A friend asked me a few days ago why I haven’t said anything yet about the U.S. presidential election. Frankly, I’ve been trying to avoid it, but here goes.
The Trump Phenomenon
Back in the summer, a visiting relative from the U.K. cried out, almost as soon as she walked in the door: “Trump! What on earth are you people doing with Trump?!” Believe me when I say a hefty chunk of the U.S. population is similarly appalled. Every time you think he couldn’t get any more outrageous, something else happens.
Trump is the limbo-dance candidate: you just keep wondering, how low can he go?
For now, I’ll just point to the two best pieces I’ve come across on this subject, both in the October 15th 2016 edition of The Economist magazine. In addition to a three page special briefing that talks about Trump as “a self-described sexual predator, [who] has violated his party and America”, the Schumpeter business column in the same edition perfectly sums up the business of extreme media: “the entrepreneurs of outrage and barons of bigotry who have paved the way for Donald Trump’s rise.”
While the rest of the world has only woken up to the craziness of the Republican candidate in the last few weeks, the whole circus of the U.S. presidential election actually kicked off a full 18 months ago, when the first of the candidates started to announce their intention to run. Yes, MONTHS.
It’s like a perpetual motion machine that sucks in vast amounts of cash and at the end spits out something usually utterly insipid (Dukakis?) but, occasionally, truly historic and inspiring (Obama).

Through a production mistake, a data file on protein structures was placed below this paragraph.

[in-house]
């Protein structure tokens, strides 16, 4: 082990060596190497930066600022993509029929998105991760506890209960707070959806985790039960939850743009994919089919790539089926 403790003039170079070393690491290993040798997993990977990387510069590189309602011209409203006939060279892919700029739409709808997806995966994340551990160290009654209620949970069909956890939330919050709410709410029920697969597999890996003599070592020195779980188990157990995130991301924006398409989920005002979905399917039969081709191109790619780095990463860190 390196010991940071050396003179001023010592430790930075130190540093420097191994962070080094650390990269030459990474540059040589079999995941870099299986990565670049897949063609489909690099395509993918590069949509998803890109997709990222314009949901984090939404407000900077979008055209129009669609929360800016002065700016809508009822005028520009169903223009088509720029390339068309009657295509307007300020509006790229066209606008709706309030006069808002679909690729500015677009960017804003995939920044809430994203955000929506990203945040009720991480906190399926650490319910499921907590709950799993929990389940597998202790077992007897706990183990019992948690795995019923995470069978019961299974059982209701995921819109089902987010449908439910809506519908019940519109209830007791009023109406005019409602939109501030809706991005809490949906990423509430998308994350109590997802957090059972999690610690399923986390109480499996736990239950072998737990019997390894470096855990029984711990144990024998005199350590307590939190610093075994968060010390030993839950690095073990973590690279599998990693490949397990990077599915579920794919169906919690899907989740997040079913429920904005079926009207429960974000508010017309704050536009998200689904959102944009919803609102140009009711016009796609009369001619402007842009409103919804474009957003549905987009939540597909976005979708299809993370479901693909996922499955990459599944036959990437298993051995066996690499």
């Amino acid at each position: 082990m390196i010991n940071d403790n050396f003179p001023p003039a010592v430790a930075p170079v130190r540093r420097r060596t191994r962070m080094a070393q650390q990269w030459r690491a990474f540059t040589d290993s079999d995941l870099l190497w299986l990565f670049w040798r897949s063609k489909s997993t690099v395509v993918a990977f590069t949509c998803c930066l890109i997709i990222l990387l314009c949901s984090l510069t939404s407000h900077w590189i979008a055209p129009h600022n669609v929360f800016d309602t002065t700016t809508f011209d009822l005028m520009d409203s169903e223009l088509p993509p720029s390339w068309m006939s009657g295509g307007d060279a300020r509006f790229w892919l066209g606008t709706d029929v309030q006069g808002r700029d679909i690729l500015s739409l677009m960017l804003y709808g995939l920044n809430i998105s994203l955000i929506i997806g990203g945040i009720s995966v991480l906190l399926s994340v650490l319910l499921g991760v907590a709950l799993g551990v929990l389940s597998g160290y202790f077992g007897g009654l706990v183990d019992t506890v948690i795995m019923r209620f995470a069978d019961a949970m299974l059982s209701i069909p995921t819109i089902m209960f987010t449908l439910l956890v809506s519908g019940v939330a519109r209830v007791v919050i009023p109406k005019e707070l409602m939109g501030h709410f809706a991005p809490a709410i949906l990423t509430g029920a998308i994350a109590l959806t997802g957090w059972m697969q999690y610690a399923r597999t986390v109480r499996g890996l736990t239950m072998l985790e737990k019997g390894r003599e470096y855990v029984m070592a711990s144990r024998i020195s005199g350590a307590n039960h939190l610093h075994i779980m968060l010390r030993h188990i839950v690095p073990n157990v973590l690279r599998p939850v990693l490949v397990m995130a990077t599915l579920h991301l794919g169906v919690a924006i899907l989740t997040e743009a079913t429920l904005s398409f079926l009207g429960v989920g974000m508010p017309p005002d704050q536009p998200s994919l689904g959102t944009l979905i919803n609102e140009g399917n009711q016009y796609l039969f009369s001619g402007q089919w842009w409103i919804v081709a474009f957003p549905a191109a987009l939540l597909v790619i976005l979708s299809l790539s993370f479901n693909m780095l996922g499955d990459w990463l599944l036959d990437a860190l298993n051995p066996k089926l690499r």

The Presidential Electoral Process
My first experience with this circus was the 1988 race, which ended up pitting Democrat Michael Dukakis against Republican George H. W. Bush. At the time, I was a graduate student studying political science, and here was a real, live presidential race! I breathlessly assumed I was about to experience the very pinnacle of the democratic process, so I followed every poll, every candidate, every press release.
(This is now going to get a bit technical, so unless you’re fascinated by politics you should probably skip the next five paragraphs.)
Being a proud “liberal” in the American sense (which these days seems to mean anyone with political leanings to the left of Genghis Khan), I paid the most attention to the Democratic race, from the run-up to the Pennsylvania state primary in late April, through the party convention in mid-July in Atlanta, and on to the final vote on November 8 (coincidentally the same date as this year; per the constitution, the presidential vote is aways held “the first Tuesday after the first Monday in November”). At one point there were a total of eight Democratic candidates that year, briefly dubbed “Snow White and the Seven dwarfs” by the media. At the end of the day, Bush ended up with 53.4% of the vote — which translated into 426 electoral votes, with Bush carrying 40 of the 50 states.
And this is where things get complicated. The hoopla all focuses on the vote on election day, but the U.S. president is actually chosen indirectly — on November 8, we’re really casting a ballot for the members of the Electoral College. These people, in turn, cast a direct vote for the President and Vice President, who need an absolute majority of 270 to win. Each state is assigned a number of electors equal to the size of its delegation in the two houses of Congress, combined. So Pennsylvania, where I now live, has 20 Electoral College votes; California is the biggest prize with 55; Alaska, Montana, and Wyoming are among the states with the minimum number of 3.
But it gets better! The role of the Electoral College and its procedure is laid out in the U.S. constitution but the manner of choosing those electors is determined by each state legislature — and there’s no common way to do it. Of the 50 states, 48 have a winner-take-all system — so whichever candidate gets the largest share of the vote in Pennsylvania will get all 20 of the state’s Electoral College votes. (Maine and Nebraska use a proportional representation system to divvy up the votes; I warned you this would get technical.) The various electors then meet in their respective state capitals on the same date in mid-December and cast the vote for president. It’s quite possible to win the largest share of the popular vote, but lose in the Electoral College — or vice versa.